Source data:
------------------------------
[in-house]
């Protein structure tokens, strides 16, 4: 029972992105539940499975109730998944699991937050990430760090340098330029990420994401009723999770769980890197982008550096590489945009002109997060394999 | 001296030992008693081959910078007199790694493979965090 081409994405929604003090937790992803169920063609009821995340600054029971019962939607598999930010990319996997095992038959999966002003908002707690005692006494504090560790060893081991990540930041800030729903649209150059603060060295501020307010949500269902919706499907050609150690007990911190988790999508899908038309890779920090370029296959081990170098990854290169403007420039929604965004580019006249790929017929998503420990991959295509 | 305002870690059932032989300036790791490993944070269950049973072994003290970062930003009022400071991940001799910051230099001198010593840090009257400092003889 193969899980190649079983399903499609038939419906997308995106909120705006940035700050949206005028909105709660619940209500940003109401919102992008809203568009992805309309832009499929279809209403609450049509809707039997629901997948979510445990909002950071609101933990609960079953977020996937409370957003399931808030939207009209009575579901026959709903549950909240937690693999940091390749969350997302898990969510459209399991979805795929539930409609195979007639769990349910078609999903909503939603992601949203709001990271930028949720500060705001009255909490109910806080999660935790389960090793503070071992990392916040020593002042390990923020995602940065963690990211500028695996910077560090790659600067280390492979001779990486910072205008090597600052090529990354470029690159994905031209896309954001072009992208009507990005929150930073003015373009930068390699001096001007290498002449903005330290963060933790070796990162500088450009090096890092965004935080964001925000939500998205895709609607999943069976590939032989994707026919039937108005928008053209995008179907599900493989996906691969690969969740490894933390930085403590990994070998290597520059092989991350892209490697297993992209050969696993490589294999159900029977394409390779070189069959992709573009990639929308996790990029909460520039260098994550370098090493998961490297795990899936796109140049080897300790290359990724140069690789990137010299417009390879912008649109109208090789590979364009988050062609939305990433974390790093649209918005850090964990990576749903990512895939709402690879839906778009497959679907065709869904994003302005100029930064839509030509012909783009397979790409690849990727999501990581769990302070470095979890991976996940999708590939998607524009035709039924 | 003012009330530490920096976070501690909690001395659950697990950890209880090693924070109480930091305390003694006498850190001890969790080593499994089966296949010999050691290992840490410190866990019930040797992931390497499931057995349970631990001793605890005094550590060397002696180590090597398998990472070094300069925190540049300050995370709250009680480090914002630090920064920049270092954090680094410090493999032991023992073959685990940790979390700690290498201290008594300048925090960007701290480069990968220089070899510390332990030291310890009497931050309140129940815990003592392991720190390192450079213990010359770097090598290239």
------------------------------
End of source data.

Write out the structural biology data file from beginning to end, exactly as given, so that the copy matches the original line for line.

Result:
[in-house]
């Protein structure tokens, strides 16, 4: 029972992105539940499975109730998944699991937050990430760090340098330029990420994401009723999770769980890197982008550096590489945009002109997060394999 | 001296030992008693081959910078007199790694493979965090 081409994405929604003090937790992803169920063609009821995340600054029971019962939607598999930010990319996997095992038959999966002003908002707690005692006494504090560790060893081991990540930041800030729903649209150059603060060295501020307010949500269902919706499907050609150690007990911190988790999508899908038309890779920090370029296959081990170098990854290169403007420039929604965004580019006249790929017929998503420990991959295509 | 305002870690059932032989300036790791490993944070269950049973072994003290970062930003009022400071991940001799910051230099001198010593840090009257400092003889 193969899980190649079983399903499609038939419906997308995106909120705006940035700050949206005028909105709660619940209500940003109401919102992008809203568009992805309309832009499929279809209403609450049509809707039997629901997948979510445990909002950071609101933990609960079953977020996937409370957003399931808030939207009209009575579901026959709903549950909240937690693999940091390749969350997302898990969510459209399991979805795929539930409609195979007639769990349910078609999903909503939603992601949203709001990271930028949720500060705001009255909490109910806080999660935790389960090793503070071992990392916040020593002042390990923020995602940065963690990211500028695996910077560090790659600067280390492979001779990486910072205008090597600052090529990354470029690159994905031209896309954001072009992208009507990005929150930073003015373009930068390699001096001007290498002449903005330290963060933790070796990162500088450009090096890092965004935080964001925000939500998205895709609607999943069976590939032989994707026919039937108005928008053209995008179907599900493989996906691969690969969740490894933390930085403590990994070998290597520059092989991350892209490697297993992209050969696993490589294999159900029977394409390779070189069959992709573009990639929308996790990029909460520039260098994550370098090493998961490297795990899936796109140049080897300790290359990724140069690789990137010299417009390879912008649109109208090789590979364009988050062609939305990433974390790093649209918005850090964990990576749903990512895939709402690879839906778009497959679907065709869904994003302005100029930064839509030509012909783009397979790409690849990727999501990581769990302070470095979890991976996940999708590939998607524009035709039924 | 003012009330530490920096976070501690909690001395659950697990950890209880090693924070109480930091305390003694006498850190001890969790080593499994089966296949010999050691290992840490410190866990019930040797992931390497499931057995349970631990001793605890005094550590060397002696180590090597398998990472070094300069925190540049300050995370709250009680480090914002630090920064920049270092954090680094410090493999032991023992073959685990940790979390700690290498201290008594300048925090960007701290480069990968220089070899510390332990030291310890009497931050309140129940815990003592392991720190390192450079213990010359770097090598290239």